Another model that was amazing was The Bridge of Remagen, which is a fascinating large-scale N gauge layout set in Germany in World War II and focusses on the Ludendorff Bridge. There are lots of fascinating little cameos including bunkers, and flat loaders carrying plane parts and armoured trains. The best feature of the model to me is the river and bridge crossing with very realistic ripply water that seemed to be made from resin and various boats under the long bridge.

The Bridge of Remagen

The Bridge of Remagen

The Bridge of Remagen

The Bridge of Remagen

The Bridge of Remagen

The Bridge of Remagen

The Bridge of Remagen

The Bridge of Remagen

Bournemouth West

Bournemouth West was just behind my layout and is a really realistic model set in the 60s with onboard sound, steam effects and realistic lighting, and the club operating the layout were a really friendly bunch too.

Byway MPD

Beside Brewery Pit was John Gay’s Byway MPD, which is another very realistic model with automatic lighting and a touch panel control panel and some nice onboard engine effects including flickering fireboxes and sound.

Byway MPD

VIP Engines

John had recently digitised Model Rail Magazine’s soon-to-be-released J70 steam tram and Chris Leigh from the magazine brought along the digitised tram to run on his layout for a bit, and sure enough, I ended up having the wonderful opportunity to give it a run with my kit built steam trams for a while.

Model Rail J70 visits Brewery pit

John also let me run his sound-equipped USA Dock-Tank. He’d also fitted a stay alive capacitor system to the loco (much like my trams), which made it perfect for running on Brewery Pit. Find out more about his projects here.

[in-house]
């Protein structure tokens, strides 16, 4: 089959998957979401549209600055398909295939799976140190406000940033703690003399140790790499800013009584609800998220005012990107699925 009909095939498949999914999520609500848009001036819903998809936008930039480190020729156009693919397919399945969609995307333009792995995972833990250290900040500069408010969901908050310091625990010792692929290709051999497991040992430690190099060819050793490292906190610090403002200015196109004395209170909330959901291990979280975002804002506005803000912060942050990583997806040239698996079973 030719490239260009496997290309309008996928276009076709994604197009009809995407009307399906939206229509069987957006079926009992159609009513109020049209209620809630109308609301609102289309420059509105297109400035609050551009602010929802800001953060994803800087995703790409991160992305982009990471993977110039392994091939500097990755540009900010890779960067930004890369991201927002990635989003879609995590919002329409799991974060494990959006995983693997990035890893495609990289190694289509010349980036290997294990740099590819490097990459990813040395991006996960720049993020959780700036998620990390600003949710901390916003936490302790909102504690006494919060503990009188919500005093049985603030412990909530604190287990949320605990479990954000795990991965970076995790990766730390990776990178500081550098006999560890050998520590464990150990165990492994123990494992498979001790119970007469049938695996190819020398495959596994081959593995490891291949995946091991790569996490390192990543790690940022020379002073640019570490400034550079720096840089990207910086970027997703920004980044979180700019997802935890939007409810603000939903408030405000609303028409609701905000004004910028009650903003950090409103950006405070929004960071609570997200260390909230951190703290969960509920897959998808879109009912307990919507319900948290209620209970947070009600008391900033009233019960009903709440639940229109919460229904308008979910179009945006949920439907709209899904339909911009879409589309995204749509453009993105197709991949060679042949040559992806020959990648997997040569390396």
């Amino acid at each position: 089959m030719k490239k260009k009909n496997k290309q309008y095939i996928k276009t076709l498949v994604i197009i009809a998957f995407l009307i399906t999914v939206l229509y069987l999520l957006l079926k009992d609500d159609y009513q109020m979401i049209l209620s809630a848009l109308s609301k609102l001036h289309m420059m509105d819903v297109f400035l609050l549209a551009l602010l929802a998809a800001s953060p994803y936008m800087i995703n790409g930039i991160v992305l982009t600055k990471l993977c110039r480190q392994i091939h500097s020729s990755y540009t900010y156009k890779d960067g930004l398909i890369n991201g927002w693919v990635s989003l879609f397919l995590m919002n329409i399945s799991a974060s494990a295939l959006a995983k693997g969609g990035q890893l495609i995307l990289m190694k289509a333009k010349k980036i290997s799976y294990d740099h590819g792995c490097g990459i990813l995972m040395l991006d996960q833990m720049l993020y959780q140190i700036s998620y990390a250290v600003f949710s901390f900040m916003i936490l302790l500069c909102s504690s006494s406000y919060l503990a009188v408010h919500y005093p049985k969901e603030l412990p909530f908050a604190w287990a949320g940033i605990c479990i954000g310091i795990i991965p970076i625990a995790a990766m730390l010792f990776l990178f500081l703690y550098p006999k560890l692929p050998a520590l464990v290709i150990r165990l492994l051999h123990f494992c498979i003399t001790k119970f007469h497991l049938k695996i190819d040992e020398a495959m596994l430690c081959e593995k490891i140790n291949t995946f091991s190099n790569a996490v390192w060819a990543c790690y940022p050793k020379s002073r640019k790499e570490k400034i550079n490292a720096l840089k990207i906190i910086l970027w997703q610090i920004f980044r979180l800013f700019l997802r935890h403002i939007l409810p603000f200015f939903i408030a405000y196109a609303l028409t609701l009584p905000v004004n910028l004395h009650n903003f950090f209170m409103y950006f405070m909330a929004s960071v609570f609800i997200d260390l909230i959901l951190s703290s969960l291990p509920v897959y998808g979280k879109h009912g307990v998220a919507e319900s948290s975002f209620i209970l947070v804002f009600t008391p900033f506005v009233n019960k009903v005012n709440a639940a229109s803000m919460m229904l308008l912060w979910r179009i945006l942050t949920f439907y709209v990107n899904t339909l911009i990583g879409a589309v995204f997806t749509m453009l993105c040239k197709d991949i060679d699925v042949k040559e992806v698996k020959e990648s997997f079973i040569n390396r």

As the final hours ticked away, I bought myself some LED circuit equipment, some nano LEDs and some lamps for setting up over winter and then I and my brother started the job of packing down Brewery Pit and we made our exit from the arena.

It really was a great show and it was so very nice to have such nice comments about Brewery Pit after all the time I’ve put into improving the layout for the show.

Here is a video I made of the show, I hope you enjoy it and Merry Christmas and a happy new year!

Grasslands Out!

Brewery Pit at Swindon Model Rail in 2015

Reawakening Brewery Pit

For those that don’t know, Brewery Pit is my main OO gauge layout that I started constructing in 2008 while I lived in Ilfracombe.

Brewery Pit at Swindon Model Rail 2015

Brewery Pit at Swindon Model Rail 2015

It is based on the atmosphere and surrounds of Burton upon Trent’s extensive brewery operations with tall red bricked buildings towering over the main line and private brewery sidings.

The layout is set in autumn at some point in the late 1940s, but I do on occasion run various other eras too.

The fiddle yards are designed around a cassette system and the layout normally runs in DCC, but operates in analogue mode from time to time.

Brewery Pit in the sunshine

Brewery Pit in the sunshine

I’ve tried to ensure that handling of rolling stock is kept to a minimum while the layout is in operation, so most of the wagons have automatic sprat and winkle couplings fitted and are suitably weighed down for this purpose.

Brewery Pit is the first layout that I designed to be displayed at model railway exhibitions, so a fair amount of thought was given to ease of transportation, set-up and how entertaining the model is to watch.

So far I have exhibited Brewery Pit at four shows, including the Swindon Model Railway Club’s Modrail shows in 2015 and 2016, The Chasewater Railway Burton Brewery Locomotives Day in 2015 and the Loddon Vale Model Railway Exhibition in 2016.